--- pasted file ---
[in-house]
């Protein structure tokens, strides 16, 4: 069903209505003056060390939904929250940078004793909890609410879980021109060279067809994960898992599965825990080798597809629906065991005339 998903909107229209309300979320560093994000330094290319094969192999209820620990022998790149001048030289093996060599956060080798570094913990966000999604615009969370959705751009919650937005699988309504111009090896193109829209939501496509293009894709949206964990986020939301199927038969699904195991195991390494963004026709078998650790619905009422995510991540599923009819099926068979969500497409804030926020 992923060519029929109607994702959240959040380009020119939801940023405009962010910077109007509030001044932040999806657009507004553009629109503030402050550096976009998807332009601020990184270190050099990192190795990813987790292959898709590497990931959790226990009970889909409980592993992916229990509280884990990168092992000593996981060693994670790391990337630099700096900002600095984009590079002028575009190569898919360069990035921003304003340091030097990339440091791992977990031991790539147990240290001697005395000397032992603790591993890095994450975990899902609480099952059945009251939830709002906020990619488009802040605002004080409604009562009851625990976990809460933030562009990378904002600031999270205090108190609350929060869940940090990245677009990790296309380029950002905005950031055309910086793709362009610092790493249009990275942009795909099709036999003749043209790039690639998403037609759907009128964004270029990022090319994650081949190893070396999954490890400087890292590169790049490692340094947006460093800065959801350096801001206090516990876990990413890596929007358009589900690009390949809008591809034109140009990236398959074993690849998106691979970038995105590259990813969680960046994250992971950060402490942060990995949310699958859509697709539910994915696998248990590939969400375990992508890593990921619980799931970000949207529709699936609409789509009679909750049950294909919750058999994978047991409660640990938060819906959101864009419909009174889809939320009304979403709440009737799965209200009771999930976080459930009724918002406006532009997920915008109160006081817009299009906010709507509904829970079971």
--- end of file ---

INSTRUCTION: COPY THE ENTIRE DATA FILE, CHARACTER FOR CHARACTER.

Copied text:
[in-house]
């Protein structure tokens, strides 16, 4: 069903209505003056060390939904929250940078004793909890609410879980021109060279067809994960898992599965825990080798597809629906065991005339 998903909107229209309300979320560093994000330094290319094969192999209820620990022998790149001048030289093996060599956060080798570094913990966000999604615009969370959705751009919650937005699988309504111009090896193109829209939501496509293009894709949206964990986020939301199927038969699904195991195991390494963004026709078998650790619905009422995510991540599923009819099926068979969500497409804030926020 992923060519029929109607994702959240959040380009020119939801940023405009962010910077109007509030001044932040999806657009507004553009629109503030402050550096976009998807332009601020990184270190050099990192190795990813987790292959898709590497990931959790226990009970889909409980592993992916229990509280884990990168092992000593996981060693994670790391990337630099700096900002600095984009590079002028575009190569898919360069990035921003304003340091030097990339440091791992977990031991790539147990240290001697005395000397032992603790591993890095994450975990899902609480099952059945009251939830709002906020990619488009802040605002004080409604009562009851625990976990809460933030562009990378904002600031999270205090108190609350929060869940940090990245677009990790296309380029950002905005950031055309910086793709362009610092790493249009990275942009795909099709036999003749043209790039690639998403037609759907009128964004270029990022090319994650081949190893070396999954490890400087890292590169790049490692340094947006460093800065959801350096801001206090516990876990990413890596929007358009589900690009390949809008591809034109140009990236398959074993690849998106691979970038995105590259990813969680960046994250992971950060402490942060990995949310699958859509697709539910994915696998248990590939969400375990992508890593990921619980799931970000949207529709699936609409789509009679909750049950294909919750058999994978047991409660640990938060819906959101864009419909009174889809939320009304979403709440009737799965209200009771999930976080459930009724918002406006532009997920915008109160006081817009299009906010709507509904829970079971």